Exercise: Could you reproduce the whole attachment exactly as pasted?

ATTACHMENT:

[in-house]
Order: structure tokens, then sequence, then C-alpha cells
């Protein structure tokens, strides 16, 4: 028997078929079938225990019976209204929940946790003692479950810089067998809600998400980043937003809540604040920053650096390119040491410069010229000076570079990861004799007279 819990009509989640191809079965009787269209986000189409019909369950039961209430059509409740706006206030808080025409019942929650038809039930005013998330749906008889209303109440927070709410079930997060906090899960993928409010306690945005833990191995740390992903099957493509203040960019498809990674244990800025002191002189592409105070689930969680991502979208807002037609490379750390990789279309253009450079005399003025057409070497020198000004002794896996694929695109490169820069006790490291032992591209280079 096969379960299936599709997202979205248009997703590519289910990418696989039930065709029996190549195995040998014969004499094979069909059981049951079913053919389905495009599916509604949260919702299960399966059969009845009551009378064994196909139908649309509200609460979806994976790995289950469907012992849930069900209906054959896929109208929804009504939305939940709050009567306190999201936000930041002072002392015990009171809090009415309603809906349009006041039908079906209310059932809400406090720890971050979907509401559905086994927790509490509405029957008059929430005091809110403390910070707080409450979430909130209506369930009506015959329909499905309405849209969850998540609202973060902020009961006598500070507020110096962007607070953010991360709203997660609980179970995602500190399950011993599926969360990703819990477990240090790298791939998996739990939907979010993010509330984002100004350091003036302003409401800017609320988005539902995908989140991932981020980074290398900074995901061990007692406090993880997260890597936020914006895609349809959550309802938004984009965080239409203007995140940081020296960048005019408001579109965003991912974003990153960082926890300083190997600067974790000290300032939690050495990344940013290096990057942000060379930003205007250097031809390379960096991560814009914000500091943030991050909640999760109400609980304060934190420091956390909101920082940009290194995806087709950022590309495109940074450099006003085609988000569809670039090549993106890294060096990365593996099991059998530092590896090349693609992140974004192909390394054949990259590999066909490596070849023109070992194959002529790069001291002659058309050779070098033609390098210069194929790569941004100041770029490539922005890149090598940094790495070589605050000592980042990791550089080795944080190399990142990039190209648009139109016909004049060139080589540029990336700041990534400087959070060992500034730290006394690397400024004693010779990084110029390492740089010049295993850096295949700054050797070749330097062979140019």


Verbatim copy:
[in-house]
Order: structure tokens, then sequence, then C-alpha cells
């Protein structure tokens, strides 16, 4: 028997078929079938225990019976209204929940946790003692479950810089067998809600998400980043937003809540604040920053650096390119040491410069010229000076570079990861004799007279 819990009509989640191809079965009787269209986000189409019909369950039961209430059509409740706006206030808080025409019942929650038809039930005013998330749906008889209303109440927070709410079930997060906090899960993928409010306690945005833990191995740390992903099957493509203040960019498809990674244990800025002191002189592409105070689930969680991502979208807002037609490379750390990789279309253009450079005399003025057409070497020198000004002794896996694929695109490169820069006790490291032992591209280079 096969379960299936599709997202979205248009997703590519289910990418696989039930065709029996190549195995040998014969004499094979069909059981049951079913053919389905495009599916509604949260919702299960399966059969009845009551009378064994196909139908649309509200609460979806994976790995289950469907012992849930069900209906054959896929109208929804009504939305939940709050009567306190999201936000930041002072002392015990009171809090009415309603809906349009006041039908079906209310059932809400406090720890971050979907509401559905086994927790509490509405029957008059929430005091809110403390910070707080409450979430909130209506369930009506015959329909499905309405849209969850998540609202973060902020009961006598500070507020110096962007607070953010991360709203997660609980179970995602500190399950011993599926969360990703819990477990240090790298791939998996739990939907979010993010509330984002100004350091003036302003409401800017609320988005539902995908989140991932981020980074290398900074995901061990007692406090993880997260890597936020914006895609349809959550309802938004984009965080239409203007995140940081020296960048005019408001579109965003991912974003990153960082926890300083190997600067974790000290300032939690050495990344940013290096990057942000060379930003205007250097031809390379960096991560814009914000500091943030991050909640999760109400609980304060934190420091956390909101920082940009290194995806087709950022590309495109940074450099006003085609988000569809670039090549993106890294060096990365593996099991059998530092590896090349693609992140974004192909390394054949990259590999066909490596070849023109070992194959002529790069001291002659058309050779070098033609390098210069194929790569941004100041770029490539922005890149090598940094790495070589605050000592980042990791550089080795944080190399990142990039190209648009139109016909004049060139080589540029990336700041990534400087959070060992500034730290006394690397400024004693010779990084110029390492740089010049295993850096295949700054050797070749330097062979140019």